Do the preparation task first. Then watch the short film and do the exercises to check your understanding.
This film was created by Into Film, an organisation that uses film and media production to develop skills in young people in the UK. To watch more great films, have a look at their website: http://www.intofilm.org/
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Beattie: Hi, this is Beattie on the Get Into Film channel and I’m very excited today because I had my first assignment. I was hanging out with Aaron Sorkin and I had an absolute blast with Kate Winslet. I think she really liked me. They’re in town to talk about their new film, Steve Jobs, which, funnily enough, is about Steve Jobs, who you’ll know as he made all of the i products like the iPad, the iPhone, the iMac and I really liked it. The film was really captivating and there was just so much to get your head around. I honestly cannot imagine being an actor and getting that script for the first time.
Kate: Well, it was a very different experience for all of us working on a film like this one where there are so many words because as an actor, you know, you learn your lines and that’s just a given, it’s a basic thing, everyone has to do it, you know, you try not to make mistakes on the day but with dialogue like this because there is so much of it, the concentration that we all had to have, just in that process of really getting the dialogue down was huge. It’s 187 pages and Michael Fassbender is on every single page, and so for him, it was like Hamlet times two, it was so hard!
Beattie: You talk about 187 pages. I’ve got three cards here and I’m a bit worried! I’ve been in a few productions myself. I can’t imagine learning the lines for this one. How did you do that?
Kate: We were lucky because we had a lot of rehearsals, so we were able to repeat it, repeat it over and over again for kind of nine, ten days straight before we actually went on set and had to start filming it so by the time we got onto set, in theatre terms we were on performance 100 as opposed to like, you know, the opening night where we would all have been kind of like, terrified and you know, making mistakes every three minutes.
Beattie: Rehearsals sound like they were quite a process, but I was wondering, you know, what was it like when they finally got onto set?
Kate: We really didn’t make that many mistakes. We just we all knew it so well. Because if you make a mistake, you’re throwing everybody else as well.
Beattie: That must have been such a relief. I can’t imagine messing up one of those really long takes and having to start from the beginning again. I really admired that Kate played a really strong female character in the movie, and I was wondering if that was something that drew her to the role.
Kate: It is something that drew me to the role because I think that I like it on film when you see a woman and man, and the man needs the woman more than she needs him. That’s cool.
Beattie: It’s always good to be needed but I wondered what Steve Jobs got out of his relationship with Joanna Hoffman.
Kate: The things that Steve would ask her to do on his behalf she was like ‘urgh’. She just got kind of, you know, like sick of his crazy little ways. He would even have her sometimes write poems for a girlfriend that he might have, I mean he was pretty outrageous.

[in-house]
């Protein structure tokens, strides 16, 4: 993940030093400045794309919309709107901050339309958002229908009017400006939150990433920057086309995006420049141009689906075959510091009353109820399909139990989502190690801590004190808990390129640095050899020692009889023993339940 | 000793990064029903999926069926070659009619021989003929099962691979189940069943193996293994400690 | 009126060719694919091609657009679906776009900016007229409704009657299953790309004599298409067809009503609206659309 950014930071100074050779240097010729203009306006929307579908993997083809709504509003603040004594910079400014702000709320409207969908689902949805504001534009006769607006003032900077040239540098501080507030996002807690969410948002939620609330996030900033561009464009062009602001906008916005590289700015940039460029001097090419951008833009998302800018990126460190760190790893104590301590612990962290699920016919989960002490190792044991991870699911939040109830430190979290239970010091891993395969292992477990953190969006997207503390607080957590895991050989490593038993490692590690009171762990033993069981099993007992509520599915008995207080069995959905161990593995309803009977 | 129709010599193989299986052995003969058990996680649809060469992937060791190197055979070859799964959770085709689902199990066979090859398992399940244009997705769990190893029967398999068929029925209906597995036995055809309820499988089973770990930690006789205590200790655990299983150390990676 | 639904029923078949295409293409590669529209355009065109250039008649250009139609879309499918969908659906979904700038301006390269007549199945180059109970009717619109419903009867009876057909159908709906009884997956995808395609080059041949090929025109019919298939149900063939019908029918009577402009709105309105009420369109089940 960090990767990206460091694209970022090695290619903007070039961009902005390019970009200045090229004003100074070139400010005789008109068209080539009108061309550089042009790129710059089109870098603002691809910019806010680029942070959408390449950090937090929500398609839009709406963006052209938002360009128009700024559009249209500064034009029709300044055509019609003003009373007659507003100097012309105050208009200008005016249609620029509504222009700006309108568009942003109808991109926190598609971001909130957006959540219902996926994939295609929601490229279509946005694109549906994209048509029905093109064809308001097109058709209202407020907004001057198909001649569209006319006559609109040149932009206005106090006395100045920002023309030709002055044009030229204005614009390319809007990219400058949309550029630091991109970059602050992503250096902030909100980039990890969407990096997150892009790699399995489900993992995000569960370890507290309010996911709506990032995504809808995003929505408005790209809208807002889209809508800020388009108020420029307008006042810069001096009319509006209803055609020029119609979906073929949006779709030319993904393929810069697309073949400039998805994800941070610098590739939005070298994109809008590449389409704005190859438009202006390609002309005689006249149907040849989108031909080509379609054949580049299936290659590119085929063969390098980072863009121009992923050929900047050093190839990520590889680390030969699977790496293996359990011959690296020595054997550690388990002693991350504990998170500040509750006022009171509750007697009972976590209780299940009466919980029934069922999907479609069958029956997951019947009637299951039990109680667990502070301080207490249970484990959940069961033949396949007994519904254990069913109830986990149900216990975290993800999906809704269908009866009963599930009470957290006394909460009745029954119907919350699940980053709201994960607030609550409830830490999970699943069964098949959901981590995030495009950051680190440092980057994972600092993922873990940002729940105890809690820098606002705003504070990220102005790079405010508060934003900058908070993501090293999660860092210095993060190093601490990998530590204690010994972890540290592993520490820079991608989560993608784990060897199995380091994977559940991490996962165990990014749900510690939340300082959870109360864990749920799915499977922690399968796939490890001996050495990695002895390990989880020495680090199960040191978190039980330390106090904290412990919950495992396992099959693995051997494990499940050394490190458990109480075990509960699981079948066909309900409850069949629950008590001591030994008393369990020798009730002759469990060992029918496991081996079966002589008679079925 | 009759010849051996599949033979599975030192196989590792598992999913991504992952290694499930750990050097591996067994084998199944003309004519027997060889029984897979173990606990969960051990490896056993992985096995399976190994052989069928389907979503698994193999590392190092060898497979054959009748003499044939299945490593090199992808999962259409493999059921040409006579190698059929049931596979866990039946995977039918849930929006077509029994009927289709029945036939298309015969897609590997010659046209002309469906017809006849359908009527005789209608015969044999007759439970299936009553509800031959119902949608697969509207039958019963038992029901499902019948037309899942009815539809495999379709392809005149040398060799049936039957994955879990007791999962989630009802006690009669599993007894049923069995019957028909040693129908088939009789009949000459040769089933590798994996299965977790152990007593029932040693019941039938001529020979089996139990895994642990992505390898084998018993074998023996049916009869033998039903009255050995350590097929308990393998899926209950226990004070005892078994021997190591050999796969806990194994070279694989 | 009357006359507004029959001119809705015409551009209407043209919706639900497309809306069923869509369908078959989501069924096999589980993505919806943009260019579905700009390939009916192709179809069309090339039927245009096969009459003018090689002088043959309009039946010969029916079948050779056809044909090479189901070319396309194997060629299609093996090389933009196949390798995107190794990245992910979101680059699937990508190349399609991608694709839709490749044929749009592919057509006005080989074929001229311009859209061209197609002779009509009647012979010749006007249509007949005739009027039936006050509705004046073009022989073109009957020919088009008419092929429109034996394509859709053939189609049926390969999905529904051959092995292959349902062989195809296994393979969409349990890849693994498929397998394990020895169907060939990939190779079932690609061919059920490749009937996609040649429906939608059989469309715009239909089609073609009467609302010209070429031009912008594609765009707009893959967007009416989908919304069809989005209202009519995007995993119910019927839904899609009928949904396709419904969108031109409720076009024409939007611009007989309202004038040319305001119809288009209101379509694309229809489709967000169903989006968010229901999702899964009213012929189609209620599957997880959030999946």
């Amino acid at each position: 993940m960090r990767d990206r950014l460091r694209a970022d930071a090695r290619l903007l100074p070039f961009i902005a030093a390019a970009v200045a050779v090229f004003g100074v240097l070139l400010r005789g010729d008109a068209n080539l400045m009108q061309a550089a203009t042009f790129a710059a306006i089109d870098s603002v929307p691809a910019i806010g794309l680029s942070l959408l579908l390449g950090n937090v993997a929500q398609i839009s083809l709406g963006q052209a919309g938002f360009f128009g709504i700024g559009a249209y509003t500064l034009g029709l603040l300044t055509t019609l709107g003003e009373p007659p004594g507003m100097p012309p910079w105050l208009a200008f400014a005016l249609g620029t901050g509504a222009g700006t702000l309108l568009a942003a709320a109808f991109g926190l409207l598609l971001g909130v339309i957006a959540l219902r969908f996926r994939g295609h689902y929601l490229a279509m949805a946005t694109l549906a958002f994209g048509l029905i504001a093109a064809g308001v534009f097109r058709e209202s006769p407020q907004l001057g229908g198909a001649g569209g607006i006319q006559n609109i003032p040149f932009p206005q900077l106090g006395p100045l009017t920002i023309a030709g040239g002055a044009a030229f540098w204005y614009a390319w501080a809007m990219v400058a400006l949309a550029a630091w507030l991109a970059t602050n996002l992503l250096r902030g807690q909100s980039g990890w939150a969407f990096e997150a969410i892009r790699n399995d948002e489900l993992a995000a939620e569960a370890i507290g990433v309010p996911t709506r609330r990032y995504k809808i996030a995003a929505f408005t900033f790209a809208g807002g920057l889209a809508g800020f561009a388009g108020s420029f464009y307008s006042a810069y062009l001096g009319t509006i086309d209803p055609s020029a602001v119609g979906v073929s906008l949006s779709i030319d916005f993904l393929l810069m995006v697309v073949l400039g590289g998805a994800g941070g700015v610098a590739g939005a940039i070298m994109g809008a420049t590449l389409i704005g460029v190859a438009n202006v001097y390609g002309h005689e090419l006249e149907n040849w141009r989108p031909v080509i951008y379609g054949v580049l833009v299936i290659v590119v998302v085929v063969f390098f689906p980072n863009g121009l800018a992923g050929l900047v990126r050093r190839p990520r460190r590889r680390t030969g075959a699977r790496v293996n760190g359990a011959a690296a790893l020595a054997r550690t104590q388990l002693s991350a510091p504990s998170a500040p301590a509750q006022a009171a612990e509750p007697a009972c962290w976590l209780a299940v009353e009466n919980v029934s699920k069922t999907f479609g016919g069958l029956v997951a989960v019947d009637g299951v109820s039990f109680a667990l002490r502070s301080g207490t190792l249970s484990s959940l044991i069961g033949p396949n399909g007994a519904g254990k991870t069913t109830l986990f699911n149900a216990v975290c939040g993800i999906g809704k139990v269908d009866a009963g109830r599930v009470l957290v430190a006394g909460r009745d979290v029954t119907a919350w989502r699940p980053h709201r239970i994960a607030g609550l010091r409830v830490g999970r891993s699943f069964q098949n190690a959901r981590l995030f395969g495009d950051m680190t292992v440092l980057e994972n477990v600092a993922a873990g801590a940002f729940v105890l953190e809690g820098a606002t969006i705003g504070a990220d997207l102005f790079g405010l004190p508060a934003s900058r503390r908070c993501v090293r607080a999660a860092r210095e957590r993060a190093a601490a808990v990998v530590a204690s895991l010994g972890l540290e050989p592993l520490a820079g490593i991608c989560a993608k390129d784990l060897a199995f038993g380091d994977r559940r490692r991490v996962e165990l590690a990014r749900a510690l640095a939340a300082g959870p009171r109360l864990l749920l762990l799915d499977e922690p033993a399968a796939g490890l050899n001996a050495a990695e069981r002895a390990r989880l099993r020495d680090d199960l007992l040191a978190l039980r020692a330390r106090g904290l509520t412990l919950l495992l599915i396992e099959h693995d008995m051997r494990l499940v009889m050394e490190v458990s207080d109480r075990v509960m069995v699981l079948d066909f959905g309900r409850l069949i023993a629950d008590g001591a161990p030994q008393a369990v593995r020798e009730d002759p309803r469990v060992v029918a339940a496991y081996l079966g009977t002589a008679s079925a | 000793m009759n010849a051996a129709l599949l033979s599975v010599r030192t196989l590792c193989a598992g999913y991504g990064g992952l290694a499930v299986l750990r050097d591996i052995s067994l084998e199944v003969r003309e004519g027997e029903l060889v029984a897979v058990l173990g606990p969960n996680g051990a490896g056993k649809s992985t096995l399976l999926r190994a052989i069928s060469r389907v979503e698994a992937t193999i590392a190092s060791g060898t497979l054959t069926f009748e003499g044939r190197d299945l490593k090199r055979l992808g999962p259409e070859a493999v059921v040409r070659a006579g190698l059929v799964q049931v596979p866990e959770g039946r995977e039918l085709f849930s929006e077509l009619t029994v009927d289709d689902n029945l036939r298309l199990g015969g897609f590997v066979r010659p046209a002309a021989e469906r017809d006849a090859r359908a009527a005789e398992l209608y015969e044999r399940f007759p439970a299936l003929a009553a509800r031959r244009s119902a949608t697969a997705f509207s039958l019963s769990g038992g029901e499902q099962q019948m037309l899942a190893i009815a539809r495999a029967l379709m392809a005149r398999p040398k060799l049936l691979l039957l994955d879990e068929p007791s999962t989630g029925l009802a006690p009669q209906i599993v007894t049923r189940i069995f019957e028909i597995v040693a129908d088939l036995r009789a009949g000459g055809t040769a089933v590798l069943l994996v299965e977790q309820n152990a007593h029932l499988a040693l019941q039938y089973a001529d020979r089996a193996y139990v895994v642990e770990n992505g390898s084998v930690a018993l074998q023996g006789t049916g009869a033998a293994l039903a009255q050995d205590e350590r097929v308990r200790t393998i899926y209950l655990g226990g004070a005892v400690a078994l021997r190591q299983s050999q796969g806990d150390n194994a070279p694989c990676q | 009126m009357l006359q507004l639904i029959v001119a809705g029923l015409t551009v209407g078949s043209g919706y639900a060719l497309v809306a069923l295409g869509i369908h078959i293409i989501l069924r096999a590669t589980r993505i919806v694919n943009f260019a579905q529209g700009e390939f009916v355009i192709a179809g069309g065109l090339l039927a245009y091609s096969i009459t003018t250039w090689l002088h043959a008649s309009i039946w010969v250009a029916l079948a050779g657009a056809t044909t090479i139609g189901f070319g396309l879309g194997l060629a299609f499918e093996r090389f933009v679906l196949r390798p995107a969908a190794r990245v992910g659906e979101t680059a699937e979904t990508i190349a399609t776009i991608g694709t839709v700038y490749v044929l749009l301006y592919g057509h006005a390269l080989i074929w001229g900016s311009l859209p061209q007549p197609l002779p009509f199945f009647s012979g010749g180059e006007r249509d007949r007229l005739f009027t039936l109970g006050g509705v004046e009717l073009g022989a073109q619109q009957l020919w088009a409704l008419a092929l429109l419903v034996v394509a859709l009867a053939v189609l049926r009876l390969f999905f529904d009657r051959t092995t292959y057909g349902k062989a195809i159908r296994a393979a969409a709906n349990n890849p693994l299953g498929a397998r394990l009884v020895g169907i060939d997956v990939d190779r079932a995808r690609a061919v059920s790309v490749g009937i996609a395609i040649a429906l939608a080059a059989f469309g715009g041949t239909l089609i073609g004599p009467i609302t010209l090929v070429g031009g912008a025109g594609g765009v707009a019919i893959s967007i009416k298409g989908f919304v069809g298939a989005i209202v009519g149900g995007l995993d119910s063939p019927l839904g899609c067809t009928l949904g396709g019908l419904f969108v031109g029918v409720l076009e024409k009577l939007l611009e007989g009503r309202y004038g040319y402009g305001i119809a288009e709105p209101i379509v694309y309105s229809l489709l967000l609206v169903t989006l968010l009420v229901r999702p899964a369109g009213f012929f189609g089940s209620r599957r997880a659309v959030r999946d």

Beattie: Steve was really strongly influenced by art in the film, almost as much as technology, but I was wondering, how much has the art of film-making been influenced by technology?
Kate: It’s made a huge difference and I want you to know that you’re the first journalist who has asked that question and who has identified the fact that art has a huge influence in Steve’s life, so well done. Honestly, and I’ve done ... I’m not just talking about today. I’ve done like two weeks’ worth of interviews …
Beattie: Kate Winslet just complimented me! THAT Kate Winslet from Titanic, that one!
Kate: I think it’s played a huge part, I mean things are very different now. The first film I made when I was seventeen years old, which is twenty-three years ago, erm… there’s a lot of digital effects in that film and they’re terrible, you know, I look at them now, I’m like ‘oh my god’, it all looks so clunky and weird … even Titanic, some of those effects then that were pioneering at the time, you know, they look a bit clunky now, you know. Erm ... and so yes, I mean yes, we really do live in the most heightened digital age I think ever, and technology has played, my goodness me, a huge, huge part, erm, in how films are made.
Beattie: This acting’s a funny old game. Steve seems pretty uncompromising in his life and career, and I was wondering if, as an actor, there’s anything that you never want to compromise on.
Kate: How I instinctively want to play a part, you know, erm, because at the end of the day, sometimes, when the chips are down, all you have is your instincts and even if you’re the one who’s made the wrong choice, later on, at least in the moment, I would know that I had the strength of my own convictions to say, mm, no, I want to play it that way, and for me, I just never want to look back and wish I’d done it a different way. So, that’s one thing I try not to compromise on.
Beattie: Well, there you go. How did she think I did on my first interview? Kate?
Kate: That was brilliant. You’ve done it!
Beattie: I’m so proud of myself!
Beattie: It was actually such a good film. I really enjoyed it, and I hope you guys go and see it. If you do, let me know in the comments. It was really great getting pictures with the guys from the film. Don’t forget that you can head over to Instagram and Twitter and check out my cheesy smile! Subscribe to Into Film for more behind the scenes interviews and … I’ll see you next time.
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